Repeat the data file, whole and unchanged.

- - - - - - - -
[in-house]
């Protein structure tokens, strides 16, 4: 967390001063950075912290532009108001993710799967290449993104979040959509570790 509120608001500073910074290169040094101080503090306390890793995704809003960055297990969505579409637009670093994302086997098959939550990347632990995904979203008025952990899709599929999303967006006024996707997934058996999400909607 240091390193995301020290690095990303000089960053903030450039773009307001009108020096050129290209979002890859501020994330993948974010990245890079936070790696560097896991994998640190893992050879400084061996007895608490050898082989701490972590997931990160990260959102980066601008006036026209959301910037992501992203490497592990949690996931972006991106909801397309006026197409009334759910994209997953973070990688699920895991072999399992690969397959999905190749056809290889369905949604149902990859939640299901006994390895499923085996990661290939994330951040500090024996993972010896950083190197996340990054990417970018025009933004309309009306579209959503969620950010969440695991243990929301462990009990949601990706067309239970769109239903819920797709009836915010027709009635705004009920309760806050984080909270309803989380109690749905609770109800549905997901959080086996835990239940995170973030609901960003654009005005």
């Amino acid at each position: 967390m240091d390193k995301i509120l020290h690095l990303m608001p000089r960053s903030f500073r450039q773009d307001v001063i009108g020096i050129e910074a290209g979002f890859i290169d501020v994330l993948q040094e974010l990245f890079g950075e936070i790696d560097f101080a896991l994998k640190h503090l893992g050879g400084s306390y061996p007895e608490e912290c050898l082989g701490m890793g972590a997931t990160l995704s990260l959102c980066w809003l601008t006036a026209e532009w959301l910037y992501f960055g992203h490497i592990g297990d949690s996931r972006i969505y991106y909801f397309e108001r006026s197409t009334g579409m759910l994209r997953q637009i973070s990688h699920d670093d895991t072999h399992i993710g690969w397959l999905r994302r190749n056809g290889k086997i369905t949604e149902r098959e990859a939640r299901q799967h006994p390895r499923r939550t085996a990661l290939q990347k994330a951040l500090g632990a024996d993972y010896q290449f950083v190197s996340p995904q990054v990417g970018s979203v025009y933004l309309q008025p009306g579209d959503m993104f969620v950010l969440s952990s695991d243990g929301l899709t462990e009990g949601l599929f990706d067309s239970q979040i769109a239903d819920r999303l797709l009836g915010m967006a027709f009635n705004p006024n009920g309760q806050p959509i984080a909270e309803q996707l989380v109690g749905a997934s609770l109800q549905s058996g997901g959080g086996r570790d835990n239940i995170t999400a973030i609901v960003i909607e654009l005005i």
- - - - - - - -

[in-house]
């Protein structure tokens, strides 16, 4: 967390001063950075912290532009108001993710799967290449993104979040959509570790 509120608001500073910074290169040094101080503090306390890793995704809003960055297990969505579409637009670093994302086997098959939550990347632990995904979203008025952990899709599929999303967006006024996707997934058996999400909607 240091390193995301020290690095990303000089960053903030450039773009307001009108020096050129290209979002890859501020994330993948974010990245890079936070790696560097896991994998640190893992050879400084061996007895608490050898082989701490972590997931990160990260959102980066601008006036026209959301910037992501992203490497592990949690996931972006991106909801397309006026197409009334759910994209997953973070990688699920895991072999399992690969397959999905190749056809290889369905949604149902990859939640299901006994390895499923085996990661290939994330951040500090024996993972010896950083190197996340990054990417970018025009933004309309009306579209959503969620950010969440695991243990929301462990009990949601990706067309239970769109239903819920797709009836915010027709009635705004009920309760806050984080909270309803989380109690749905609770109800549905997901959080086996835990239940995170973030609901960003654009005005």
């Amino acid at each position: 967390m240091d390193k995301i509120l020290h690095l990303m608001p000089r960053s903030f500073r450039q773009d307001v001063i009108g020096i050129e910074a290209g979002f890859i290169d501020v994330l993948q040094e974010l990245f890079g950075e936070i790696d560097f101080a896991l994998k640190h503090l893992g050879g400084s306390y061996p007895e608490e912290c050898l082989g701490m890793g972590a997931t990160l995704s990260l959102c980066w809003l601008t006036a026209e532009w959301l910037y992501f960055g992203h490497i592990g297990d949690s996931r972006i969505y991106y909801f397309e108001r006026s197409t009334g579409m759910l994209r997953q637009i973070s990688h699920d670093d895991t072999h399992i993710g690969w397959l999905r994302r190749n056809g290889k086997i369905t949604e149902r098959e990859a939640r299901q799967h006994p390895r499923r939550t085996a990661l290939q990347k994330a951040l500090g632990a024996d993972y010896q290449f950083v190197s996340p995904q990054v990417g970018s979203v025009y933004l309309q008025p009306g579209d959503m993104f969620v950010l969440s952990s695991d243990g929301l899709t462990e009990g949601l599929f990706d067309s239970q979040i769109a239903d819920r999303l797709l009836g915010m967006a027709f009635n705004p006024n009920g309760q806050p959509i984080a909270e309803q996707l989380v109690g749905a997934s609770l109800q549905s058996g997901g959080g086996r570790d835990n239940i995170t999400a973030i609901v960003i909607e654009l005005i």